• Volume 15 Number 4 - April 2008

    Features

    Coastal fishing should be good to excellent for most species this year, but some popular fish face problems.

    North Carolina’s saltwater hook-and-line anglers can expect a decent year during 2008 for many popular species, but one of the most pursued fish is in serious decline at central and southern coastal waters, according to the 2007 stock status report of the N.C. Division of Marine Fisheries. To remedy the problem a fishing closure has been proposed for a major N.C. coastal river.

    Discovering longbeards’ daily travel patterns can give hunters a big advantage.

    Charles Grantham is no rural mail carrier, but he knows where most of the “tenants” live on the thousand or so acres that make up Lynches River Outfitters near Friendfield in Florence County.

    N.C.’s most-popular trout stream has many faces, with stretches that are crowded, but anglers can find solitude and big fish by searching diligently.

    Ask any dedicated North Carolina fly fisherman about the Davidson River, and you’re likely to get a strongly opinionated reply.

    That response might include that the Davidson is the premier and best-known trout stream in the state. It consistently ranks among the top trout water in the region and also was listed in Trout Unlimited’s book, “America’s 100 Best Trout Streams.”

    This popular offshore game fish makes its first big showing off Charleston this month.

    When considering South Carolina’s bluewater fishery, the dolphin is one of the more popular and frequently caught species.

    Wrightsville Beach’s Lee Parsons has seen the emergence of bonito as pests to preferred anglers’ targets.

    Capt. Lee Parsons caught his first fish with a fly rod at Wrightsville Beach when he was 12. In the years since, Parsons, now 55, has become one of the most accomplished light-tackle and fly anglers at the North Carolina coast.

    This is the prime month in the search for a Clarks Hill 30-pounder, and a top striper pro shares the prime tactics.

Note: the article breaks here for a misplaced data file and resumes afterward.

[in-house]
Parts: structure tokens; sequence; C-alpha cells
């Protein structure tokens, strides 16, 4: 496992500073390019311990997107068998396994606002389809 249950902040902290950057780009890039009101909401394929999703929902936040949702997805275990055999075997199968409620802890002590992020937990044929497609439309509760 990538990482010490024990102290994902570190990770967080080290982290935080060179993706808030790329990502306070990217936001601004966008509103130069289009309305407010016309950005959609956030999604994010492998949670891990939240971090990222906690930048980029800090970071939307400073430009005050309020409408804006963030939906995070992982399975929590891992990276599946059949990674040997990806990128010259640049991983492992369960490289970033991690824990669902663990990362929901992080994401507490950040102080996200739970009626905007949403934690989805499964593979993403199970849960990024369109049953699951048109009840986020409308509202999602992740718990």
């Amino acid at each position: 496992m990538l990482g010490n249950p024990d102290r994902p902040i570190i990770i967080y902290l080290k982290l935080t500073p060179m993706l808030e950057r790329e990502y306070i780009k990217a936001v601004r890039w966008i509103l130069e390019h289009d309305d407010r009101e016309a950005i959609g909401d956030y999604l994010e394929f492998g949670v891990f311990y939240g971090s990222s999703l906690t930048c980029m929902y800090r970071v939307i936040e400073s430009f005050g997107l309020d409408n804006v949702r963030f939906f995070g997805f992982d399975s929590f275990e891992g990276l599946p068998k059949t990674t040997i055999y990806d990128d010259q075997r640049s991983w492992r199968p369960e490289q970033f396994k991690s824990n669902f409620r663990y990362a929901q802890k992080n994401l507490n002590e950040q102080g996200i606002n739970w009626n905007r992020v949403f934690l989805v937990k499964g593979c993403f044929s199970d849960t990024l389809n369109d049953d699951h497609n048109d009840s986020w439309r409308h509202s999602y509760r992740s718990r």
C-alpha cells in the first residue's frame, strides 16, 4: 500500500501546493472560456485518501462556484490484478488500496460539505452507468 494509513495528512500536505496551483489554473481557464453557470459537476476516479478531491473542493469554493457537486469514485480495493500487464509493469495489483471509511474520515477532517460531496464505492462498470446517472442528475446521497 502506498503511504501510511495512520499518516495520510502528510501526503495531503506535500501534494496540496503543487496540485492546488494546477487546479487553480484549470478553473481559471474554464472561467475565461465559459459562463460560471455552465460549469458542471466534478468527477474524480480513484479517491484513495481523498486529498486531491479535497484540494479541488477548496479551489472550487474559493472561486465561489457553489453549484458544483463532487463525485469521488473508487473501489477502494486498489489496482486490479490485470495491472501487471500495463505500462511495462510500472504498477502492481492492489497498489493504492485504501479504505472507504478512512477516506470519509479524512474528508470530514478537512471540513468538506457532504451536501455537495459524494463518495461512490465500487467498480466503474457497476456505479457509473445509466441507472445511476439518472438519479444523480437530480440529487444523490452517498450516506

For each species of fish, there’s a threshold that fishermen establish that makes that fish a trophy — one for the wall.

    Where are N.C.’s best places to find public- and private-land wild turkeys this spring? You might be surprised.

    Residents of the tiny western North Carolina town of Franklin can tell visitors where to find wild turkeys — just go to a local fast-food restaurant.

    “About every day two wild gobblers show up at the McDonald’s parking lot,” said Tex Corbin, president of the Nantahala chapter of the N.C. Wild Turkey Federation. “The turkeys hang around, and people feed them french fries and stuff. Then they go on their way.”

    Expert, who no longer can use herring, have found other means to catch striped bass at this prime eastern river.

    It was late afternoon with daylight growing dimmer by the minute. Most fishermen were busy loading boats onto trailers after spending a day along the Roanoke River.

    One guide remained on the water after discharging his fishing party at the dock at the N.C. Wildlife Resources Commission Weldon Boating Access Area.

    Fishing for red drum and speckled trout during early spring is elementary, if anglers are careful in their approach.

    From his perch on the poling platform, Capt. Tommy Rickman pointed to the back of a shallow cove.

    “Do you see those fish pushing water?” he said in a hoarse, half whisper. “They’re almost all the way to the marsh and a little to the left of that great blue heron. There’s one again right now.”

    When spring arrives at the N.C. coast, offshore anglers turn to plentiful yellowfin.

    Atlantic yellowfin tuna swim off the North Carolina coast year round, but anglers can’t get to the Gulf Stream when the wind is blowing at gale force.

    The state’s turkey population has tracked like the bottom line of an upstart company. Even with the rise and fall, good hunting is still available, especially for late-season, public-land gobblers.

    Standing on the edge of newly-plowed field, the aroma of fresh dirt sent a message that spring was in full swing in rural Bamberg County.